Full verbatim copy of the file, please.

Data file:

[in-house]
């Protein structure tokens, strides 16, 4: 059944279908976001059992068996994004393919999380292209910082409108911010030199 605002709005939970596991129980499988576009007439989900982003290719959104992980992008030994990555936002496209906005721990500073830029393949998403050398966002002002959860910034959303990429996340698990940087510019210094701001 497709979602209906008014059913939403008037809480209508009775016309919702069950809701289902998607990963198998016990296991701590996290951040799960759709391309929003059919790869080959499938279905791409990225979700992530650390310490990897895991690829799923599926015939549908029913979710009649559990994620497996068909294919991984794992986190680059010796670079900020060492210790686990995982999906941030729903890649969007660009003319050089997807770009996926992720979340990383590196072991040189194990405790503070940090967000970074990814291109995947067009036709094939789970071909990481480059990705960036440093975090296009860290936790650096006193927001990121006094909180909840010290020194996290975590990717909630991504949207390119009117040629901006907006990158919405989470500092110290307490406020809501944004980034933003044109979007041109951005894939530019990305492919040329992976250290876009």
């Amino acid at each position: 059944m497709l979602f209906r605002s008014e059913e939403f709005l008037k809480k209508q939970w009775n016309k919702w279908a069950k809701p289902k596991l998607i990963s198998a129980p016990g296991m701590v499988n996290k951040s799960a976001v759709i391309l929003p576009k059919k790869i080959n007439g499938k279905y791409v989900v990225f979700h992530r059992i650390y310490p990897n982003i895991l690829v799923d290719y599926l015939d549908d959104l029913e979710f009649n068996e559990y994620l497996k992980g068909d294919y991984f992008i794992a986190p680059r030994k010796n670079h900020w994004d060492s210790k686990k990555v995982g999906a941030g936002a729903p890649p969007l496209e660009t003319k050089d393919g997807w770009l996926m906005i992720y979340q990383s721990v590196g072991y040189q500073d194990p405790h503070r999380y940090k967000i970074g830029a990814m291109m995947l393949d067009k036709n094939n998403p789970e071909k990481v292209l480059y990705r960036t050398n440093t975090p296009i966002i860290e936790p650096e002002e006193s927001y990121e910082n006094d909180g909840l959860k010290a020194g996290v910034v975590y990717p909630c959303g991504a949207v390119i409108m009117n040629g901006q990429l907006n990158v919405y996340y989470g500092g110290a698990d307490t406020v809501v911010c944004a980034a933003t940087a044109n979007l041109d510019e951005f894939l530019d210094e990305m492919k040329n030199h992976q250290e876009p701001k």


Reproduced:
[in-house]
């Protein structure tokens, strides 16, 4: 059944279908976001059992068996994004393919999380292209910082409108911010030199 605002709005939970596991129980499988576009007439989900982003290719959104992980992008030994990555936002496209906005721990500073830029393949998403050398966002002002959860910034959303990429996340698990940087510019210094701001 497709979602209906008014059913939403008037809480209508009775016309919702069950809701289902998607990963198998016990296991701590996290951040799960759709391309929003059919790869080959499938279905791409990225979700992530650390310490990897895991690829799923599926015939549908029913979710009649559990994620497996068909294919991984794992986190680059010796670079900020060492210790686990995982999906941030729903890649969007660009003319050089997807770009996926992720979340990383590196072991040189194990405790503070940090967000970074990814291109995947067009036709094939789970071909990481480059990705960036440093975090296009860290936790650096006193927001990121006094909180909840010290020194996290975590990717909630991504949207390119009117040629901006907006990158919405989470500092110290307490406020809501944004980034933003044109979007041109951005894939530019990305492919040329992976250290876009």
């Amino acid at each position: 059944m497709l979602f209906r605002s008014e059913e939403f709005l008037k809480k209508q939970w009775n016309k919702w279908a069950k809701p289902k596991l998607i990963s198998a129980p016990g296991m701590v499988n996290k951040s799960a976001v759709i391309l929003p576009k059919k790869i080959n007439g499938k279905y791409v989900v990225f979700h992530r059992i650390y310490p990897n982003i895991l690829v799923d290719y599926l015939d549908d959104l029913e979710f009649n068996e559990y994620l497996k992980g068909d294919y991984f992008i794992a986190p680059r030994k010796n670079h900020w994004d060492s210790k686990k990555v995982g999906a941030g936002a729903p890649p969007l496209e660009t003319k050089d393919g997807w770009l996926m906005i992720y979340q990383s721990v590196g072991y040189q500073d194990p405790h503070r999380y940090k967000i970074g830029a990814m291109m995947l393949d067009k036709n094939n998403p789970e071909k990481v292209l480059y990705r960036t050398n440093t975090p296009i966002i860290e936790p650096e002002e006193s927001y990121e910082n006094d909180g909840l959860k010290a020194g996290v910034v975590y990717p909630c959303g991504a949207v390119i409108m009117n040629g901006q990429l907006n990158v919405y996340y989470g500092g110290a698990d307490t406020v809501v911010c944004a980034a933003t940087a044109n979007l041109d510019e951005f894939l530019d210094e990305m492919k040329n030199h992976q250290e876009p701001k």